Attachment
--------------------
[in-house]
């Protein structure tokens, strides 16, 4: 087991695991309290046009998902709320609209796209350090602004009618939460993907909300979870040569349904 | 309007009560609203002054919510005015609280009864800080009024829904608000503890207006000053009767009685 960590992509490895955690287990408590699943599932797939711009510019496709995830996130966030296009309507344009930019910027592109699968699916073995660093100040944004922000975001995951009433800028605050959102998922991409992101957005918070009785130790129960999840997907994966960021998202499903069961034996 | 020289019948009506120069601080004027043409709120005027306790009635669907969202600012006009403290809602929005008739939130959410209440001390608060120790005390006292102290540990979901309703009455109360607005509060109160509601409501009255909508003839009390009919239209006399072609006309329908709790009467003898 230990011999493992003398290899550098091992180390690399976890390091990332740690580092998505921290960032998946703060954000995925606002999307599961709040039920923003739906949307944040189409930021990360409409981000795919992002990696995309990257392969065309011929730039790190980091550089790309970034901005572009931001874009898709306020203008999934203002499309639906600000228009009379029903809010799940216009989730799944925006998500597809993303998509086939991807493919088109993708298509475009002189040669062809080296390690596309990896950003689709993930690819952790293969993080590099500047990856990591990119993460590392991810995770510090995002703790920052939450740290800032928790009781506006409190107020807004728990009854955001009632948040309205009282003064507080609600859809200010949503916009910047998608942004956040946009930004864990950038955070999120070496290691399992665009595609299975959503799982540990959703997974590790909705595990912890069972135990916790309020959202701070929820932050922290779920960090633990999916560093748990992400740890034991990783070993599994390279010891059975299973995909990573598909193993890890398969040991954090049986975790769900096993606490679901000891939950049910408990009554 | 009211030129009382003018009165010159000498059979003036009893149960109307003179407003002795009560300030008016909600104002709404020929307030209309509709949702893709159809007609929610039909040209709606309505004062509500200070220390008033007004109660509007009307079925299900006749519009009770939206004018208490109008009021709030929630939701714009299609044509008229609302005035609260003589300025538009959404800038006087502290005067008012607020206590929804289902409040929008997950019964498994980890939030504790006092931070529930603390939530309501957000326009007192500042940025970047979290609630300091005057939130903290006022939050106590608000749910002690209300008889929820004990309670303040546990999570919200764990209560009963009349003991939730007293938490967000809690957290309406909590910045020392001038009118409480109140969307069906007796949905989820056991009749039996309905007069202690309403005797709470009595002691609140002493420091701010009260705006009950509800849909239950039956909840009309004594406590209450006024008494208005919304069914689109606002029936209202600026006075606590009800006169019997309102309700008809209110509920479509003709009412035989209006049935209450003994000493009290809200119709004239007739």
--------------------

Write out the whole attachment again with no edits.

[in-house]
């Protein structure tokens, strides 16, 4: 087991695991309290046009998902709320609209796209350090602004009618939460993907909300979870040569349904 | 309007009560609203002054919510005015609280009864800080009024829904608000503890207006000053009767009685 960590992509490895955690287990408590699943599932797939711009510019496709995830996130966030296009309507344009930019910027592109699968699916073995660093100040944004922000975001995951009433800028605050959102998922991409992101957005918070009785130790129960999840997907994966960021998202499903069961034996 | 020289019948009506120069601080004027043409709120005027306790009635669907969202600012006009403290809602929005008739939130959410209440001390608060120790005390006292102290540990979901309703009455109360607005509060109160509601409501009255909508003839009390009919239209006399072609006309329908709790009467003898 230990011999493992003398290899550098091992180390690399976890390091990332740690580092998505921290960032998946703060954000995925606002999307599961709040039920923003739906949307944040189409930021990360409409981000795919992002990696995309990257392969065309011929730039790190980091550089790309970034901005572009931001874009898709306020203008999934203002499309639906600000228009009379029903809010799940216009989730799944925006998500597809993303998509086939991807493919088109993708298509475009002189040669062809080296390690596309990896950003689709993930690819952790293969993080590099500047990856990591990119993460590392991810995770510090995002703790920052939450740290800032928790009781506006409190107020807004728990009854955001009632948040309205009282003064507080609600859809200010949503916009910047998608942004956040946009930004864990950038955070999120070496290691399992665009595609299975959503799982540990959703997974590790909705595990912890069972135990916790309020959202701070929820932050922290779920960090633990999916560093748990992400740890034991990783070993599994390279010891059975299973995909990573598909193993890890398969040991954090049986975790769900096993606490679901000891939950049910408990009554 | 009211030129009382003018009165010159000498059979003036009893149960109307003179407003002795009560300030008016909600104002709404020929307030209309509709949702893709159809007609929610039909040209709606309505004062509500200070220390008033007004109660509007009307079925299900006749519009009770939206004018208490109008009021709030929630939701714009299609044509008229609302005035609260003589300025538009959404800038006087502290005067008012607020206590929804289902409040929008997950019964498994980890939030504790006092931070529930603390939530309501957000326009007192500042940025970047979290609630300091005057939130903290006022939050106590608000749910002690209300008889929820004990309670303040546990999570919200764990209560009963009349003991939730007293938490967000809690957290309406909590910045020392001038009118409480109140969307069906007796949905989820056991009749039996309905007069202690309403005797709470009595002691609140002493420091701010009260705006009950509800849909239950039956909840009309004594406590209450006024008494208005919304069914689109606002029936209202600026006075606590009800006169019997309102309700008809209110509920479509003709009412035989209006049935209450003994000493009290809200119709004239007739």